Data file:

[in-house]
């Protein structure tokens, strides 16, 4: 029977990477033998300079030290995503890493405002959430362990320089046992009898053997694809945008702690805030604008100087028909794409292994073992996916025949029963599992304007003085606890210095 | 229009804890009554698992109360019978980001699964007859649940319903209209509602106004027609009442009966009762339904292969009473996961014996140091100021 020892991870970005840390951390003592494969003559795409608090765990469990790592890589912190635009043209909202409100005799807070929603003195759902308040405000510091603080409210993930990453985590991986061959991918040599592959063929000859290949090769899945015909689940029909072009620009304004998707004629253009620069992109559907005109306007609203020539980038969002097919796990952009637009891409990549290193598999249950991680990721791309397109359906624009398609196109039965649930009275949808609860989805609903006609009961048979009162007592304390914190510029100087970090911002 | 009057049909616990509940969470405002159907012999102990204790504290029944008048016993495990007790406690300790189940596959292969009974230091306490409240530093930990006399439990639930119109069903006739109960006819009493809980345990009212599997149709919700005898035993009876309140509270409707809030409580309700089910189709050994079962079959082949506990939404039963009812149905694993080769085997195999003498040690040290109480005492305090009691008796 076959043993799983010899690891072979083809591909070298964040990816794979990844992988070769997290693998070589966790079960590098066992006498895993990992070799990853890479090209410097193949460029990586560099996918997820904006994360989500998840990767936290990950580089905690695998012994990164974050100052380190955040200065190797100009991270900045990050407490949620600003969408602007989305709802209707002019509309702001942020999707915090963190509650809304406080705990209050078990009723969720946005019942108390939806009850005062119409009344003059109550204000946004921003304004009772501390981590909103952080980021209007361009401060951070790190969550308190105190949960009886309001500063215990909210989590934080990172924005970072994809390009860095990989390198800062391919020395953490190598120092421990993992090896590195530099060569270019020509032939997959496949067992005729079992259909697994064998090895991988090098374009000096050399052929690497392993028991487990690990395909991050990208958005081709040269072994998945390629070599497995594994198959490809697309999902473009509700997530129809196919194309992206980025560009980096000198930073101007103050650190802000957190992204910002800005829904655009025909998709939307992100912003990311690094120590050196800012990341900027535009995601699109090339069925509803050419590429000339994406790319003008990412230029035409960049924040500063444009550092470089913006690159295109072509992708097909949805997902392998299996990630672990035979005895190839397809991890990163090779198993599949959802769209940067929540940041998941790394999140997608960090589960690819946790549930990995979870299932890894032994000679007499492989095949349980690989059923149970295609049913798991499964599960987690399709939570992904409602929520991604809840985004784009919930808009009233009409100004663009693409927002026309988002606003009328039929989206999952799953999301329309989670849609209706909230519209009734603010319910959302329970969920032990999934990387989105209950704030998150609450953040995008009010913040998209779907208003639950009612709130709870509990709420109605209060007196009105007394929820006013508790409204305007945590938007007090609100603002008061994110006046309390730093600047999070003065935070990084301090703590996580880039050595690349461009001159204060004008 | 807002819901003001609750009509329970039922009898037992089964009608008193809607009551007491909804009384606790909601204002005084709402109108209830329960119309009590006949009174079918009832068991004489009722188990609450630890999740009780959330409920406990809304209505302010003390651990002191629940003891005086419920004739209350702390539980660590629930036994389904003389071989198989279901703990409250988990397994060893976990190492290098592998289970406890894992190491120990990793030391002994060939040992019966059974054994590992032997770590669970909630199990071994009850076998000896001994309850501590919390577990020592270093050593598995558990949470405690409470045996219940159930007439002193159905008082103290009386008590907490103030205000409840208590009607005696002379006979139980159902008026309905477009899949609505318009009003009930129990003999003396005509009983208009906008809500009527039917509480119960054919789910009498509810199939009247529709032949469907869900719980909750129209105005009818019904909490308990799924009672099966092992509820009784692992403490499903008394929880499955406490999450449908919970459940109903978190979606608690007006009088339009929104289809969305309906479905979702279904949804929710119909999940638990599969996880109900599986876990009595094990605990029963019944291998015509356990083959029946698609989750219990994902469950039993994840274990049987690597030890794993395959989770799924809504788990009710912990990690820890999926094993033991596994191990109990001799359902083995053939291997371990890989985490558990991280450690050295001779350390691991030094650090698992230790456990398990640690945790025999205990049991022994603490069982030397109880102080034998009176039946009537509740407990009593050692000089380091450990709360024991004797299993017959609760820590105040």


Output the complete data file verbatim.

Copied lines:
[in-house]
């Protein structure tokens, strides 16, 4: 029977990477033998300079030290995503890493405002959430362990320089046992009898053997694809945008702690805030604008100087028909794409292994073992996916025949029963599992304007003085606890210095 | 229009804890009554698992109360019978980001699964007859649940319903209209509602106004027609009442009966009762339904292969009473996961014996140091100021 020892991870970005840390951390003592494969003559795409608090765990469990790592890589912190635009043209909202409100005799807070929603003195759902308040405000510091603080409210993930990453985590991986061959991918040599592959063929000859290949090769899945015909689940029909072009620009304004998707004629253009620069992109559907005109306007609203020539980038969002097919796990952009637009891409990549290193598999249950991680990721791309397109359906624009398609196109039965649930009275949808609860989805609903006609009961048979009162007592304390914190510029100087970090911002 | 009057049909616990509940969470405002159907012999102990204790504290029944008048016993495990007790406690300790189940596959292969009974230091306490409240530093930990006399439990639930119109069903006739109960006819009493809980345990009212599997149709919700005898035993009876309140509270409707809030409580309700089910189709050994079962079959082949506990939404039963009812149905694993080769085997195999003498040690040290109480005492305090009691008796 076959043993799983010899690891072979083809591909070298964040990816794979990844992988070769997290693998070589966790079960590098066992006498895993990992070799990853890479090209410097193949460029990586560099996918997820904006994360989500998840990767936290990950580089905690695998012994990164974050100052380190955040200065190797100009991270900045990050407490949620600003969408602007989305709802209707002019509309702001942020999707915090963190509650809304406080705990209050078990009723969720946005019942108390939806009850005062119409009344003059109550204000946004921003304004009772501390981590909103952080980021209007361009401060951070790190969550308190105190949960009886309001500063215990909210989590934080990172924005970072994809390009860095990989390198800062391919020395953490190598120092421990993992090896590195530099060569270019020509032939997959496949067992005729079992259909697994064998090895991988090098374009000096050399052929690497392993028991487990690990395909991050990208958005081709040269072994998945390629070599497995594994198959490809697309999902473009509700997530129809196919194309992206980025560009980096000198930073101007103050650190802000957190992204910002800005829904655009025909998709939307992100912003990311690094120590050196800012990341900027535009995601699109090339069925509803050419590429000339994406790319003008990412230029035409960049924040500063444009550092470089913006690159295109072509992708097909949805997902392998299996990630672990035979005895190839397809991890990163090779198993599949959802769209940067929540940041998941790394999140997608960090589960690819946790549930990995979870299932890894032994000679007499492989095949349980690989059923149970295609049913798991499964599960987690399709939570992904409602929520991604809840985004784009919930808009009233009409100004663009693409927002026309988002606003009328039929989206999952799953999301329309989670849609209706909230519209009734603010319910959302329970969920032990999934990387989105209950704030998150609450953040995008009010913040998209779907208003639950009612709130709870509990709420109605209060007196009105007394929820006013508790409204305007945590938007007090609100603002008061994110006046309390730093600047999070003065935070990084301090703590996580880039050595690349461009001159204060004008 | 807002819901003001609750009509329970039922009898037992089964009608008193809607009551007491909804009384606790909601204002005084709402109108209830329960119309009590006949009174079918009832068991004489009722188990609450630890999740009780959330409920406990809304209505302010003390651990002191629940003891005086419920004739209350702390539980660590629930036994389904003389071989198989279901703990409250988990397994060893976990190492290098592998289970406890894992190491120990990793030391002994060939040992019966059974054994590992032997770590669970909630199990071994009850076998000896001994309850501590919390577990020592270093050593598995558990949470405690409470045996219940159930007439002193159905008082103290009386008590907490103030205000409840208590009607005696002379006979139980159902008026309905477009899949609505318009009003009930129990003999003396005509009983208009906008809500009527039917509480119960054919789910009498509810199939009247529709032949469907869900719980909750129209105005009818019904909490308990799924009672099966092992509820009784692992403490499903008394929880499955406490999450449908919970459940109903978190979606608690007006009088339009929104289809969305309906479905979702279904949804929710119909999940638990599969996880109900599986876990009595094990605990029963019944291998015509356990083959029946698609989750219990994902469950039993994840274990049987690597030890794993395959989770799924809504788990009710912990990690820890999926094993033991596994191990109990001799359902083995053939291997371990890989985490558990991280450690050295001779350390691991030094650090698992230790456990398990640690945790025999205990049991022994603490069982030397109880102080034998009176039946009537509740407990009593050692000089380091450990709360024991004797299993017959609760820590105040």